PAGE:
Fashion industry cleans up its act by tackling environmental and ethical issues
Clothing isn’t just a way to cover our bodies, it’s become a statement of individuality and style and the fashion industry is doing a roaring trade.
According to Fashionunited, an independent industry network and statistical platform, the fashion industry is now one of the biggest industries in the world worth some $3 trillion and growing. It’s also responsible for contributing a whopping two per cent to global GDP.
With such a massive global footprint, fashion is literally everywhere, especially fast fashion. Heading down to the local mall means you can shop at any number of a dozen fast fashion retailers.
“Fast fashion is fashion that moves really quickly from catwalk to consumer to garbage,” said Alejandra Echeverri, a researcher from The University of British Columbia. “So, there are certain brands that have to change their entire inventory every two weeks at their stores.”
The clothing is on trend and cheap, but there is an unseen price tag beyond the rack.
Human and environmental toll
“Workers are working in really poor conditions making as little as 12 to 18 cents per hour… Fast fashion is a major concern environmentally and socially,” said Echeverri.
The industry was forced to confront poor working conditions in 2013 when the Rana Plaza, a factory complex in Bangladesh, collapsed killing more than a thousand workers.
But fast fashion is also taking an alarming toll on the environment.
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The industry uses an estimated 98 million tonnes of non-renewable resources per year and, according to the United Nations, it’s the second largest user of water in the world. The industry is also responsible for 20 per cent of the world’s wastewater. On top of this, the fast fashion industry emits more greenhouse gases than international air travel and shipping traffic per year combined.
“One thing that sets the fashion industry out is that it’s incredibly complex,” said David Santill from Greenpeace. “It’s spread worldwide, it’s often supported by factory operations in countries with relatively limited pollution controls.”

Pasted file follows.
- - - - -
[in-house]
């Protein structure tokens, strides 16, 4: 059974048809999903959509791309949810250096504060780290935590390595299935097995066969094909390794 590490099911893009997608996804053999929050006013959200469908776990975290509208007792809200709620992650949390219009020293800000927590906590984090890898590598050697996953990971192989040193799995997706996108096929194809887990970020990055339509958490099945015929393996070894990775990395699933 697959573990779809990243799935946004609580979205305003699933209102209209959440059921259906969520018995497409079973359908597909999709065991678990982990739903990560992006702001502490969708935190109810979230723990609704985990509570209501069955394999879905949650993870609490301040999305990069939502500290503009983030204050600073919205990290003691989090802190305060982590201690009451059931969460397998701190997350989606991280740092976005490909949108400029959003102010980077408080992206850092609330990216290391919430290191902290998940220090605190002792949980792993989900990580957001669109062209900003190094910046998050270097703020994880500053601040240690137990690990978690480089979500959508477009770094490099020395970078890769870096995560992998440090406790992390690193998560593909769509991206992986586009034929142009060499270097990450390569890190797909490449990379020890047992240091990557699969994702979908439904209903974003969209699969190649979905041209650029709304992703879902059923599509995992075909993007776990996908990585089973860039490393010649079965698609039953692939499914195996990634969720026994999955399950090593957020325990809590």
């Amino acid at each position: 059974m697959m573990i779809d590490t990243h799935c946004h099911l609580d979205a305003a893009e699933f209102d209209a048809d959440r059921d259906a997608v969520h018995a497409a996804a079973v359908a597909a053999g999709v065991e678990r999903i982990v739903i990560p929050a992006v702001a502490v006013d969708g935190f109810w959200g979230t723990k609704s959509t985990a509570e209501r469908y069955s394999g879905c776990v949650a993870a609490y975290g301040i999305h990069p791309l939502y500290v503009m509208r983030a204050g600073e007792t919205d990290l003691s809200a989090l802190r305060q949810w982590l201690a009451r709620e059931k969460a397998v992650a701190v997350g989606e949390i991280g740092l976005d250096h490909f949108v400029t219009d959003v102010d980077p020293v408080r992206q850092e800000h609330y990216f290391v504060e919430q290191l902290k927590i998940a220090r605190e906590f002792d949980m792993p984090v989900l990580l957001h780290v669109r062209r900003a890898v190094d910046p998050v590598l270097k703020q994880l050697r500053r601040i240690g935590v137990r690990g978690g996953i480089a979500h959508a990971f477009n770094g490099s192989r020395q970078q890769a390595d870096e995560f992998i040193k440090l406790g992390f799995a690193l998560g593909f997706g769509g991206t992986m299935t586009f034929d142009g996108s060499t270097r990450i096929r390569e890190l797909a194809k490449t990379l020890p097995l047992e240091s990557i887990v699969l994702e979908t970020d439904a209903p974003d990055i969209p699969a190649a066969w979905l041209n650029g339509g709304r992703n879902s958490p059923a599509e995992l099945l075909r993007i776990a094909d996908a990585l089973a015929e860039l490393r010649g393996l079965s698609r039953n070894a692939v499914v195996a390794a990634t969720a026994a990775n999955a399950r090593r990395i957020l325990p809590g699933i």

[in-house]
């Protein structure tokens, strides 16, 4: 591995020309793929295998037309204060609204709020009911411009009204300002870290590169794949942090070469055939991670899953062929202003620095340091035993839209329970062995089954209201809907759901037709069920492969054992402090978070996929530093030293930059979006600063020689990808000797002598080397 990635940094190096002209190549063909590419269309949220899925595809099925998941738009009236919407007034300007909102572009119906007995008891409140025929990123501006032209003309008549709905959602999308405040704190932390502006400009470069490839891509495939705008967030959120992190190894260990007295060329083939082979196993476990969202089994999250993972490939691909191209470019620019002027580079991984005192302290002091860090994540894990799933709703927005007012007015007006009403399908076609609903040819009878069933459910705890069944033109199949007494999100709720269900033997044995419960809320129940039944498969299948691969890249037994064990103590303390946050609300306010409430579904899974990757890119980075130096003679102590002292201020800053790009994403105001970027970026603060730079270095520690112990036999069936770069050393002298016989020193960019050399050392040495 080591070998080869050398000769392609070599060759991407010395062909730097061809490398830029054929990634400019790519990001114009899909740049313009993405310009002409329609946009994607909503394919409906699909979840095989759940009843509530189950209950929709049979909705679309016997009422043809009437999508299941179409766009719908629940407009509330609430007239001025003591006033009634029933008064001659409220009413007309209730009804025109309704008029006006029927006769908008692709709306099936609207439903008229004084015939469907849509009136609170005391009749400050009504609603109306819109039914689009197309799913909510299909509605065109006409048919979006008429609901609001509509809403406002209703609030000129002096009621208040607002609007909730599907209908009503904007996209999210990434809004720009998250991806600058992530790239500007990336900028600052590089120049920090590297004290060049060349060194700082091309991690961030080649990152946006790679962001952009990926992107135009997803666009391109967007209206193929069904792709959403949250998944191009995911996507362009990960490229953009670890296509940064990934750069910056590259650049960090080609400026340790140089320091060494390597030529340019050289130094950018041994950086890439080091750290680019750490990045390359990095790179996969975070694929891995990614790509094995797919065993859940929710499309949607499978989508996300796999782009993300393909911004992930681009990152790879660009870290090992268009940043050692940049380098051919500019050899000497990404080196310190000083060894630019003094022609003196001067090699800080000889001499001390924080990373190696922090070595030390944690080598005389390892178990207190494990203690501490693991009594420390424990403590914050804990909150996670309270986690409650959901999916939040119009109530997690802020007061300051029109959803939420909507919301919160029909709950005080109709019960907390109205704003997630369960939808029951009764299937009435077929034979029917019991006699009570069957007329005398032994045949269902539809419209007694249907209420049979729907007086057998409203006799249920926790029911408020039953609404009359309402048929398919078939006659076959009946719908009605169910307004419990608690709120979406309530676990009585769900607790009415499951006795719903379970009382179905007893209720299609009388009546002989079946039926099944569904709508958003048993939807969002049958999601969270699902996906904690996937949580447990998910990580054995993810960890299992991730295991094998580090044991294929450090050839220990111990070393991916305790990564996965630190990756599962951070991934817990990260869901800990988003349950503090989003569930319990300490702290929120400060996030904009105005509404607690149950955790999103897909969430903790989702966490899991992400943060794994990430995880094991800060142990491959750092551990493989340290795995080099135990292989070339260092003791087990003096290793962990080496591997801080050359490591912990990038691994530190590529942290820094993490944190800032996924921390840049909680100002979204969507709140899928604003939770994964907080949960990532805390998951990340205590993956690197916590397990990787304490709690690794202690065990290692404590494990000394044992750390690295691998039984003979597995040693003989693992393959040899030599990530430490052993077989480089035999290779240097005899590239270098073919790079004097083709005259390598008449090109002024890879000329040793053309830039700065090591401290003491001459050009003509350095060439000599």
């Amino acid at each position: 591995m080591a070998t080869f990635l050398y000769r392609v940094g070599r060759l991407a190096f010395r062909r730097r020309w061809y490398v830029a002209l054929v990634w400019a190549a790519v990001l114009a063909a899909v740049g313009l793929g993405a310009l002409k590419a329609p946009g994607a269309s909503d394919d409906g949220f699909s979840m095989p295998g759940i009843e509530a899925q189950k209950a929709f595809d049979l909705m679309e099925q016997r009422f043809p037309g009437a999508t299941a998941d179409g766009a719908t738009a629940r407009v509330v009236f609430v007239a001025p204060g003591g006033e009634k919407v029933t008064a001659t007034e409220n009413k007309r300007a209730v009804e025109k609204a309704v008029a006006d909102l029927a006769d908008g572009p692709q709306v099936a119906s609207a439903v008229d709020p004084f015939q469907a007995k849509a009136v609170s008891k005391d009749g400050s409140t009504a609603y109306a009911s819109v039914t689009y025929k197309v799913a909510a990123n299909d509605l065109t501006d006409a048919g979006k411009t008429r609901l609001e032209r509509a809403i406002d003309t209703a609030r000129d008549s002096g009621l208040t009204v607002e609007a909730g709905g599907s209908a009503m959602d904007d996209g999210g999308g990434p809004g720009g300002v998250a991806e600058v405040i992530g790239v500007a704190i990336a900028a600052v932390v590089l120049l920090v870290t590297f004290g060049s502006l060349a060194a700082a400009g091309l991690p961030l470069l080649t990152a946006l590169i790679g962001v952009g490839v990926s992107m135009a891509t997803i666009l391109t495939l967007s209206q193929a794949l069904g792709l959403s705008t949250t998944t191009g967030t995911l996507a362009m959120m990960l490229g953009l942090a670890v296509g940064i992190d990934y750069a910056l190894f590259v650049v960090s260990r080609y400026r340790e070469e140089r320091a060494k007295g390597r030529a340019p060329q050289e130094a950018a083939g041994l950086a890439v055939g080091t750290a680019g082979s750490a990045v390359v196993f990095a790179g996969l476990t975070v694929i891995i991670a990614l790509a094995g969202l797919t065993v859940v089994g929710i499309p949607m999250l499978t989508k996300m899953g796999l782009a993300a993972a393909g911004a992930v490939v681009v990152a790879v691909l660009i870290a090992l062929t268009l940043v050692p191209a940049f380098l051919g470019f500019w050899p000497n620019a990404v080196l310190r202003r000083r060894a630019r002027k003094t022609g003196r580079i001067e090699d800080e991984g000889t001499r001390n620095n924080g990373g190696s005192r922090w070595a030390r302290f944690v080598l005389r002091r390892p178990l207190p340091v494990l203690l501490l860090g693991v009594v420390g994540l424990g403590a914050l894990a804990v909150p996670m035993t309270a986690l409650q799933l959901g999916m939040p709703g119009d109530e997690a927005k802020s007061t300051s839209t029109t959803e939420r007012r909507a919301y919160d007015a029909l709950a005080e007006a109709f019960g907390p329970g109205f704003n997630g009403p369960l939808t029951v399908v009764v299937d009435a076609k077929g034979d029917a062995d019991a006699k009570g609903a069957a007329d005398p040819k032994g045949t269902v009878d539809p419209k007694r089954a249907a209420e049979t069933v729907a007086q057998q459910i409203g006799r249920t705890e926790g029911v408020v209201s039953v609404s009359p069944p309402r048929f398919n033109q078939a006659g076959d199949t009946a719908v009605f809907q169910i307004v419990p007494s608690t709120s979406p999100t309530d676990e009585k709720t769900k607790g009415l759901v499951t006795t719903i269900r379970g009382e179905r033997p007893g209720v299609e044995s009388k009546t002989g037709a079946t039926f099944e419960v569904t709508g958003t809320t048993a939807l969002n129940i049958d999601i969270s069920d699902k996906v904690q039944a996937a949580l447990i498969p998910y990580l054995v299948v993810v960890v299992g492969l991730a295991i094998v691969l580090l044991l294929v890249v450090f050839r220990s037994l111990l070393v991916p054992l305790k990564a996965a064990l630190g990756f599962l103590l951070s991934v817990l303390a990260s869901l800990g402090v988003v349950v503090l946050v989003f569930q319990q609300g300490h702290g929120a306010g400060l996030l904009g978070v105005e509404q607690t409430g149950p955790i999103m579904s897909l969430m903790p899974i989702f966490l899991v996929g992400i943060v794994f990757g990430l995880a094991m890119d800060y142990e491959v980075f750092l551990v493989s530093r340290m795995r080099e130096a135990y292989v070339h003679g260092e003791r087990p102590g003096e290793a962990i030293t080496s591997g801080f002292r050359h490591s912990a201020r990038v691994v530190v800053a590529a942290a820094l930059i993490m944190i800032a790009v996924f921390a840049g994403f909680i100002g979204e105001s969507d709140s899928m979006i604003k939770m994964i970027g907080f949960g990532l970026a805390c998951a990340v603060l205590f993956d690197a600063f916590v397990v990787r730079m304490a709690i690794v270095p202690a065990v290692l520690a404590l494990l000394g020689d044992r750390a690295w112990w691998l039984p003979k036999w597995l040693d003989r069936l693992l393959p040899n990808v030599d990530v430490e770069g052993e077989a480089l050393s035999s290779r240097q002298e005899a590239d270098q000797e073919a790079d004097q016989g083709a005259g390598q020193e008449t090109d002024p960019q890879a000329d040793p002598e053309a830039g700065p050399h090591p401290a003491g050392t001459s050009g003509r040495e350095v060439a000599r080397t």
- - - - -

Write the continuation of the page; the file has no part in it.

Fashion industry cleaning up its act
The industry is trying to clean itself up and that might be because of consumers who are now starting to demand more from the industry.
Annie Zhu is a Toronto resident with her own lifestyle blog called Terumah. She’s noticed a trend in that more and more of her readers want to know about sustainable fashion options.
“I find that the posts on ethical fashion are consistently the most popular because I do think that people are interested and are becoming more and more interested. Especially in the last year or so and they’re really looking for this information,” said Zhu.
Retailers are now starting to shift their operations to more environmentally friendly, ethical models.
That’s also meant the market has opened up to make room for new retailers with a different philosophy.
Frank And Oak is a prime example. The Canadian-born retailer offers customers all over the world more sustainable and ethical fashion. They’ve built the brand on a philosophy they call ‘good living.’
“From my perspective, when people buy things they’re also voting,” said Ethan Song the Co-founder and CEO of Frank And Oak. “So, it was very important for us to make sure that the values that the brand embodies, whether it’s respecting the environment or promoting inclusion were part of the product that we create and part of the experience.”
The company also recognizes the impact that the fashion industry has on the environment and works hard to ensure they are limiting the footprint on the environment and working with ethical manufacturers.
“We work with international organizations to create new standards for our manufacturers but, obviously, you know, we make choices in our own supply chain to work with the right manufacturers and encourage the right behaviours,” said Song.
Now some of the biggest fast fashion brands are starting to change their approach too.
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Companies like H&M now offer recycling programs for old clothing and are moving to more sustainable production models.
“There are now a number of retailers that are beginning to look at this as being an issue that is their responsibility, beginning to change the way in which they are sourcing clothing,” said Santill. “And, actually, there are companies that are going much more progressively to make sure their producers, their manufacturers do not use a whole series of harmful chemicals in their production processes so that they can sell confidently to their consumers.”
As more and more consumers demand their clothing be both ethically sourced and sustainably made, the fashion industry is starting to change for the better.
*Please note: This post has been updated to correct the format of the brand name Frank And Oak.
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